Spence: Loud noise suppresses our ability to taste

While music is often used as a mood enhancer at restaurants, “loud noise can suppress our ability to taste”, according to Oxford professor Charles Spence.

Professor Charles Spence has found that loud music suppresses our ability to taste

In an article in The Telegraph exploring whether a cleverly curated playlist can increase our appreciation of food in restaurants, Spence, a professor of experimental psychology at the University of Oxford, said venues that play their music too loud are at risk of dulling diners’ taste buds.

“Loud noise can suppress our ability to taste. Liked music means we will enjoy whatever we are tasting slightly more than if disliked music is playing,” he said.

Nigella Lawson believes music in restaurants drowns out the taste of the food

He also revealed to the paper that loud music can make it harder to discern a drink’s alcohol content, which may drive diners to buy more booze, while classical music makes diners spend more than they would listening to pop.

Spence believes certain restaurants are using music to alter diners’ moods – fast food restaurants are known for their high-octane soundtracks, which encourage diners to eat quickly and leave.

The topic of music in restaurants is divisive. Fergus Henderson of St. John has a no music policy at his Farringdon restaurant, and Nigella Lawson believes a thumping soundtrack detracts from the dining experience. “It’s utterly draining and drowns out the taste of the food,” she told The Telegraph.

Stephen Harris meanwhile, who owns and runs The Sportsman in Whitstable, is less extreme in his views than Lawson, but believes the key to a successful restaurant playlist is to pick songs that blend into the background rather than demand to be heard.

“You should keep music as unrecognisable as possible. No modern music, as it’s divisive. We play Delta blues, reggae and ska. These create moods rather than demand your attention. I also like French café music and I want to play Gregorian chants,” Harris told The Telegraph.

A number of venues are tapping into the power of music and take pride in their playlists. Meat Mecca, Black Axe Mangal in Highbury, is known for blasting out heavy metal, while Momofuku in New York has its own Spotify playlist that fans of the restaurant can tune into at home.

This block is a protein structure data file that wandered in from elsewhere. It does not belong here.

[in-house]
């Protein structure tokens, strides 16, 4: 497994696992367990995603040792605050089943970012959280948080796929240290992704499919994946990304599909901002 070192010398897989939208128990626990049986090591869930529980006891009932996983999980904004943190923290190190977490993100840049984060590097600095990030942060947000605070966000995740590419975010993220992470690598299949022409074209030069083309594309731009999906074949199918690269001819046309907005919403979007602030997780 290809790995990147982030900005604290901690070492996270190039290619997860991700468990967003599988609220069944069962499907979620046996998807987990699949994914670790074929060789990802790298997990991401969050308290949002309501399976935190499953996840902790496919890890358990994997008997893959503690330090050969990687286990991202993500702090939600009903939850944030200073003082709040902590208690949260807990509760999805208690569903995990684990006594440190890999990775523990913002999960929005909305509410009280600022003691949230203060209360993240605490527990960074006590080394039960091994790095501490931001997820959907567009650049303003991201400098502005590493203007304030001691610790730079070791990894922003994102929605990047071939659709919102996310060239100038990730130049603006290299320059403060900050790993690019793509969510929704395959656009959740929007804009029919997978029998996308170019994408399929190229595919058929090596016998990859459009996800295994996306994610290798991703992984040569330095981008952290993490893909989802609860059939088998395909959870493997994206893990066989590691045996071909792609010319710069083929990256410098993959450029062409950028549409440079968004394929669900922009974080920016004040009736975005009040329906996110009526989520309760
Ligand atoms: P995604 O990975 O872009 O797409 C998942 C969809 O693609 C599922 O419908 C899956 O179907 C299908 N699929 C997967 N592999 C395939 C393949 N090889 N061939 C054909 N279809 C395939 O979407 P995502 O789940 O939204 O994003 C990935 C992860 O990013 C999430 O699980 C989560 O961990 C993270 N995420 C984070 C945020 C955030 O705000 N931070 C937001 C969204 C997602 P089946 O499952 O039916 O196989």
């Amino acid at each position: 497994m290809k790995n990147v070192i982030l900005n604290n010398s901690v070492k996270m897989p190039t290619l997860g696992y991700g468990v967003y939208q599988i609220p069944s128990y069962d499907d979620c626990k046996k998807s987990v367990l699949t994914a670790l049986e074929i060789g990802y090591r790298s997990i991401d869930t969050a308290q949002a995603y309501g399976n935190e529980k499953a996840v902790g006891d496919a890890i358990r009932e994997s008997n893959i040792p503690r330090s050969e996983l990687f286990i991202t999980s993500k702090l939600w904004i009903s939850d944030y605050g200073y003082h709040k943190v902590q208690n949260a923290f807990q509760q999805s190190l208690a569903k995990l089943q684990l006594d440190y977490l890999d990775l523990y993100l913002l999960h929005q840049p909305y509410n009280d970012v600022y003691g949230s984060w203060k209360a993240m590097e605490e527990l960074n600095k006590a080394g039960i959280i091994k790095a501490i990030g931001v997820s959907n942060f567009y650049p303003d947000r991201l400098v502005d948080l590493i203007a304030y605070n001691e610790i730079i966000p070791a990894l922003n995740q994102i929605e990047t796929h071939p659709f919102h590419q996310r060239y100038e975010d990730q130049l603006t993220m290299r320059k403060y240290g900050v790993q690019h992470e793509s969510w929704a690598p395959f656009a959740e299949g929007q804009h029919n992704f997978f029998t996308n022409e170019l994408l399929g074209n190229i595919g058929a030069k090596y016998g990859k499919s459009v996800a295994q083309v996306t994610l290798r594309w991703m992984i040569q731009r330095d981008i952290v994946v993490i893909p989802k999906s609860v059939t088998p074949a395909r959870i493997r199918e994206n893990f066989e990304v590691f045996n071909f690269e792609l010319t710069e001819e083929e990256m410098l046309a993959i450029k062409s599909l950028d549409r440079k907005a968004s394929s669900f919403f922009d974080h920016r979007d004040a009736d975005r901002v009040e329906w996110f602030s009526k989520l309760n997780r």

Leave a Reply

Your email address will not be published. Required fields are marked *

Please note that comments are subject to our posting guidelines in accordance with the Defamation Act 2013. Posts containing swear words, discrimination, offensive language and libellous or defamatory comments will not be approved.

We encourage debate in the comments section and always welcome feedback, but if you spot something you don't think is right, we ask that you leave an accurate email address so we can get back to you if we need to.

Subscribe to our newsletters

Senior Sales Executive

Hush Heath Estate
London/ Kent

Staff Writer

The Drinks Business
London, UK

On-Trade Wine Sales Manager

Madeera Wines Ltd.
London, UK

Head of Sales & Marketing

IWSC & Club Oenologique
London

Buyer - Investment Grade Whisky

Dalkeith Brokerage
London, UK

Commercial Analyst

Australian Vintage
Croydon, UK

Supply Chain Assistant (Maternity Cover)

Speciality Drinks
Elixir House, Whitby Avenue, Park Royal, NW10 7SF

National Account Manager : Multiple On Trade Accounts

Speciality Brands
Whitby Avenue, London NW10 7SF, UK

Sales Director – Europe

Jackson Family Wines
Europe (UK, Netherlands, Belgium, Germany, Switzerland)

The Wine Show Chelsea 2019

London,United Kingdom
18th Oct 2019

WSTA Brexit Preparedness Seminar

London,United Kingdom
18th Oct 2019

Wines of Argentina - London

London,United Kingdom
22nd Oct 2019
Click to view more

The Global Malbec Masters 2019

Deadline : 25th October 2019

The Global Sauvignon Blanc Masters 2019

Deadline : 25th October 2019

Click to view more

The Global Cider Masters 2019

View Results

The Prosecco Masters 2019

View Results

Click to view more